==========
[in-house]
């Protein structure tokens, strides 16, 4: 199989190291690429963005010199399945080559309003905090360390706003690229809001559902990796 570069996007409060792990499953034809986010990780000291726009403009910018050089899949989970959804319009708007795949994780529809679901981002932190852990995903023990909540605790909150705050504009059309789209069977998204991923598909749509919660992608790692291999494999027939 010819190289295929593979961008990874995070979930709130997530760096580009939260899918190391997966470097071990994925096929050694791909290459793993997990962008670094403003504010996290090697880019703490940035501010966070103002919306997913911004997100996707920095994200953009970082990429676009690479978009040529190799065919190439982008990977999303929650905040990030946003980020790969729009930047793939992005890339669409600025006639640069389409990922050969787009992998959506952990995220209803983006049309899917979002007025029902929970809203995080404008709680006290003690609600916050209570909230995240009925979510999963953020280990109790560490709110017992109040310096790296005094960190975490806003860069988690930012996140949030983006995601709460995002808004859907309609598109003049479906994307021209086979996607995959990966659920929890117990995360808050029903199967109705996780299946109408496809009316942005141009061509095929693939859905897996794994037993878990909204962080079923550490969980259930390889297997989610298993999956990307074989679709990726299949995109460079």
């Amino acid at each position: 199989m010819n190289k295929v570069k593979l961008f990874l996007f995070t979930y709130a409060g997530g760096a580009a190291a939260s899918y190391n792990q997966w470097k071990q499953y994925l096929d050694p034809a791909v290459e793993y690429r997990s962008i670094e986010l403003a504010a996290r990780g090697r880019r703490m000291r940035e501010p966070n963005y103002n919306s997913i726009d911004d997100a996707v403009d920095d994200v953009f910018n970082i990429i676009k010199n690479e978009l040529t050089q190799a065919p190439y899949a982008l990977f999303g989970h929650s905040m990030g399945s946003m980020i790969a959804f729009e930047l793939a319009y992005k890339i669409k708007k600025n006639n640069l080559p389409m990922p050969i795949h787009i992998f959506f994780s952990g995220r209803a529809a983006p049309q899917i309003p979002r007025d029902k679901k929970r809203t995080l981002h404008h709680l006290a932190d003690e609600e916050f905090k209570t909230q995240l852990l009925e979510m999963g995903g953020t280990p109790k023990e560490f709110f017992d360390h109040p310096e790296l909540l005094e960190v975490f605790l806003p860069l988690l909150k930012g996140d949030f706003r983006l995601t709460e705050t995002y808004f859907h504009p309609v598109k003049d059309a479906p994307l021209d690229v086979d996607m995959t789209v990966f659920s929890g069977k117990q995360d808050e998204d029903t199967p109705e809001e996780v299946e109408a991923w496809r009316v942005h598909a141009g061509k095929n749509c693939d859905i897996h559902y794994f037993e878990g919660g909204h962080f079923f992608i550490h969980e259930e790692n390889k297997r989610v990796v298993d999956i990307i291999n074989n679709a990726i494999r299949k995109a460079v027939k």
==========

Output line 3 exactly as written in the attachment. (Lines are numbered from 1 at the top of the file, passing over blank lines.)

């Amino acid at each position: 199989m010819n190289k295929v570069k593979l961008f990874l996007f995070t979930y709130a409060g997530g760096a580009a190291a939260s899918y190391n792990q997966w470097k071990q499953y994925l096929d050694p034809a791909v290459e793993y690429r997990s962008i670094e986010l403003a504010a996290r990780g090697r880019r703490m000291r940035e501010p966070n963005y103002n919306s997913i726009d911004d997100a996707v403009d920095d994200v953009f910018n970082i990429i676009k010199n690479e978009l040529t050089q190799a065919p190439y899949a982008l990977f999303g989970h929650s905040m990030g399945s946003m980020i790969a959804f729009e930047l793939a319009y992005k890339i669409k708007k600025n006639n640069l080559p389409m990922p050969i795949h787009i992998f959506f994780s952990g995220r209803a529809a983006p049309q899917i309003p979002r007025d029902k679901k929970r809203t995080l981002h404008h709680l006290a932190d003690e609600e916050f905090k209570t909230q995240l852990l009925e979510m999963g995903g953020t280990p109790k023990e560490f709110f017992d360390h109040p310096e790296l909540l005094e960190v975490f605790l806003p860069l988690l909150k930012g996140d949030f706003r983006l995601t709460e705050t995002y808004f859907h504009p309609v598109k003049d059309a479906p994307l021209d690229v086979d996607m995959t789209v990966f659920s929890g069977k117990q995360d808050e998204d029903t199967p109705e809001e996780v299946e109408a991923w496809r009316v942005h598909a141009g061509k095929n749509c693939d859905i897996h559902y794994f037993e878990g919660g909204h962080f079923f992608i550490h969980e259930e790692n390889k297997r989610v990796v298993d999956i990307i291999n074989n679709a990726i494999r299949k995109a460079v027939k």